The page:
Perhaps the analysis above falls a bit short, though, in not giving enough attention to role that the tax structure in California has played in driving people away, and the parallel problem of the state’s hemorrhaging public sector workforce. Kotkin has written in Forbes that California’s government workforce has saddled the state’s budget with $200 billion in unfunded pension liabilities. Kotkin also points out that California has been losing high-tech jobs to the Southwest and elsewhere because of its increasingly hostile tax and regulatory environment.
    By now, the subtext of this post should be clear: the Obama administration is behaving as though California were its model for growth. Increasing unfunded liabilities, proposing $1 trillion in new healthcare spending, responding to the economic crisis with new regulatory agencies but balking on the core causes of the problem—all of this and more betrays a sinister psychology of policy making.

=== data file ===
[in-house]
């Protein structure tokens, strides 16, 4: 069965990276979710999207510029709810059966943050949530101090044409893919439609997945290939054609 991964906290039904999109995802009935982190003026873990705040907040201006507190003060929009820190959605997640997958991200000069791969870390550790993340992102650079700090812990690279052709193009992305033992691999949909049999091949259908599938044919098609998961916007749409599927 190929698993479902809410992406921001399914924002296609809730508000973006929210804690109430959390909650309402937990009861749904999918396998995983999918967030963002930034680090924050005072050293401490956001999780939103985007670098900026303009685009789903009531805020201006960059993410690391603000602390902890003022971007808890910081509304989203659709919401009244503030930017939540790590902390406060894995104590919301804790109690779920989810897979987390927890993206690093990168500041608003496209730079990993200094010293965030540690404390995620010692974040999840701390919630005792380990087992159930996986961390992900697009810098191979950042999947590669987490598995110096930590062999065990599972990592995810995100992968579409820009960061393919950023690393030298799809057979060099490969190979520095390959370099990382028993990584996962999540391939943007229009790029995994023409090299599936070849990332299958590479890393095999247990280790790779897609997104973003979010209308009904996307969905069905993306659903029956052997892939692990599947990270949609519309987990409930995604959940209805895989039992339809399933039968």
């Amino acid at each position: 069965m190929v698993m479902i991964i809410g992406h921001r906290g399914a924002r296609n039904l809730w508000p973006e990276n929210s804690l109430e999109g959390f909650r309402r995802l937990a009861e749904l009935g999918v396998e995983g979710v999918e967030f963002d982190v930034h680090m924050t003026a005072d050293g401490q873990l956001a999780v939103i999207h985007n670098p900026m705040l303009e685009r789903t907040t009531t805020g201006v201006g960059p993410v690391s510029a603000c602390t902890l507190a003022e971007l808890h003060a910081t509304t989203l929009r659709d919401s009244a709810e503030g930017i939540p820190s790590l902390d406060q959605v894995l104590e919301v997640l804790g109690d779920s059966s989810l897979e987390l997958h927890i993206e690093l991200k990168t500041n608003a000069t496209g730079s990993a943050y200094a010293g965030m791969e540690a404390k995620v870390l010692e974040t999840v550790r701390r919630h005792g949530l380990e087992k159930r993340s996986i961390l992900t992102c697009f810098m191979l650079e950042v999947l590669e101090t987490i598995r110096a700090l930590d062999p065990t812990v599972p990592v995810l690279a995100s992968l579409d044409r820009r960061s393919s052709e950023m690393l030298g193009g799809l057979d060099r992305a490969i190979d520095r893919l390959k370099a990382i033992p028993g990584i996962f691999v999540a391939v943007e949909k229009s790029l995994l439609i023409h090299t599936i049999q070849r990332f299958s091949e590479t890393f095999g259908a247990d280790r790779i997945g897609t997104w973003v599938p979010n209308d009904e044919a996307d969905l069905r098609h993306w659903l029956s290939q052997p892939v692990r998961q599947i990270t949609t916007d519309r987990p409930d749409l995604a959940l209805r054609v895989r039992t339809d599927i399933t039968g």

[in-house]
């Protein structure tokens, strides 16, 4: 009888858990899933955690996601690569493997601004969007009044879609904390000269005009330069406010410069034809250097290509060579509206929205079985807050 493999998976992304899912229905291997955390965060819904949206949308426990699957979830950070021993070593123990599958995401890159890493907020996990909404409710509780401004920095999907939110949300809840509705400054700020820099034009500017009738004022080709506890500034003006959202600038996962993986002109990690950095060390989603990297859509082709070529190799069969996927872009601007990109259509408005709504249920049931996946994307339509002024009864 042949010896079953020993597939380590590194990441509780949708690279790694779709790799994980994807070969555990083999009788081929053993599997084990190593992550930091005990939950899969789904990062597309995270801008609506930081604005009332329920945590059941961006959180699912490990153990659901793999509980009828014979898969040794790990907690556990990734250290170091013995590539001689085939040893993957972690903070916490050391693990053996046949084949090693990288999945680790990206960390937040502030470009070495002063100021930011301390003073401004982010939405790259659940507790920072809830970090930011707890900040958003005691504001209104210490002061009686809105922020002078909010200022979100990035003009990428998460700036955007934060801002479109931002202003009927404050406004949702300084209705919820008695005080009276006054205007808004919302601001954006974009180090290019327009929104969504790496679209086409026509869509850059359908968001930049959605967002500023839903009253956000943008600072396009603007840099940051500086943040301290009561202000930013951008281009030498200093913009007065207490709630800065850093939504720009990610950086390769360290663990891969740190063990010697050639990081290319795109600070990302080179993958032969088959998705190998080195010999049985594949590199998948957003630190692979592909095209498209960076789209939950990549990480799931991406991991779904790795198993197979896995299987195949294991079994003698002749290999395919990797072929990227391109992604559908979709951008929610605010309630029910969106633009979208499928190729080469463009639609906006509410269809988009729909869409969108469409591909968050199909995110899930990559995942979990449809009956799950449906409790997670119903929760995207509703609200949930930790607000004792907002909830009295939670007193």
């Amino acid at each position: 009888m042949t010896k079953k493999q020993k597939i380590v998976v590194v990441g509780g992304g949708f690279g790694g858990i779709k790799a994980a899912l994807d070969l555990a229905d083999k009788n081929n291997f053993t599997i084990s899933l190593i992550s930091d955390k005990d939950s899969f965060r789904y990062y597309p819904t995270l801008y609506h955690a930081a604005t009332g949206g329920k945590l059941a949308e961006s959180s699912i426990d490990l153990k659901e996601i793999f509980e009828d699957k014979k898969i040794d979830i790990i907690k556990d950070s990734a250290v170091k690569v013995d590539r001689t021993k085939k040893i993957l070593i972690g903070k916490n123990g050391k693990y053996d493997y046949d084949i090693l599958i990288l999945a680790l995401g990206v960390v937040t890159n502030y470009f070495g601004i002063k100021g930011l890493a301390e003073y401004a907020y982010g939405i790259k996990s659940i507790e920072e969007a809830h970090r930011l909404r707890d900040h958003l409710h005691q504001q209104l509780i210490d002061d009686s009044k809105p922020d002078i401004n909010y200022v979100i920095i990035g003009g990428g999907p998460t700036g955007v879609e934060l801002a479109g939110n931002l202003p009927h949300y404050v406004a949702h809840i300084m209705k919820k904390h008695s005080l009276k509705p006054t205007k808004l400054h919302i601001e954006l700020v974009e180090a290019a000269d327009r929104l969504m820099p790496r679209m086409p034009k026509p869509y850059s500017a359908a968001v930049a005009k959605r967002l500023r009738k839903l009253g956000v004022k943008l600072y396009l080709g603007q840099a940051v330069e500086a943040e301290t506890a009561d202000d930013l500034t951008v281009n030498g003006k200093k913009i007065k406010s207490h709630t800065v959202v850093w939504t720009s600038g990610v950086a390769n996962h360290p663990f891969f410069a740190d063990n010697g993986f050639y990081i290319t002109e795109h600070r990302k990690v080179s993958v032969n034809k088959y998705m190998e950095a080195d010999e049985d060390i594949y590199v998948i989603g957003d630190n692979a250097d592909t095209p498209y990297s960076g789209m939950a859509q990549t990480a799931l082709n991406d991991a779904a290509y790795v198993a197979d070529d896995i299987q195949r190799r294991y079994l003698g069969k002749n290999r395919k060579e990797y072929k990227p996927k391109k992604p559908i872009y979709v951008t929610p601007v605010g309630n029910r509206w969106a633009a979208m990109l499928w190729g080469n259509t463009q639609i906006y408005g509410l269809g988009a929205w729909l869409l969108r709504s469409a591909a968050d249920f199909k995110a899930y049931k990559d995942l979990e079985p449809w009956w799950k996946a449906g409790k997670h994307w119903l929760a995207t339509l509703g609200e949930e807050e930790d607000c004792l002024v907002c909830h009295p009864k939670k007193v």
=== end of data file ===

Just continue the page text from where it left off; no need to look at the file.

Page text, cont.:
Like California, the Obama team and their congressional allies seem to think that entrepreneurs and business leaders will simply sit there and take it, doing their “civic duty” by paying new direct and indirect taxes, and complying like obsequious puppies with new regulatory requirements. California provides pretty good evidence that this type of “civic duty” wears thin. The best and the brightest won’t just sit there and take it. We are already seeing this in the UK, where entrepreneurs and the job-creating class are leaving (witness this rather enjoyable account of the situation by London’s mayor, Boris Johnson).
    “Texas vs. California”—hardly any phrase more succinctly captures the battle going on today for America’s philosophical soul.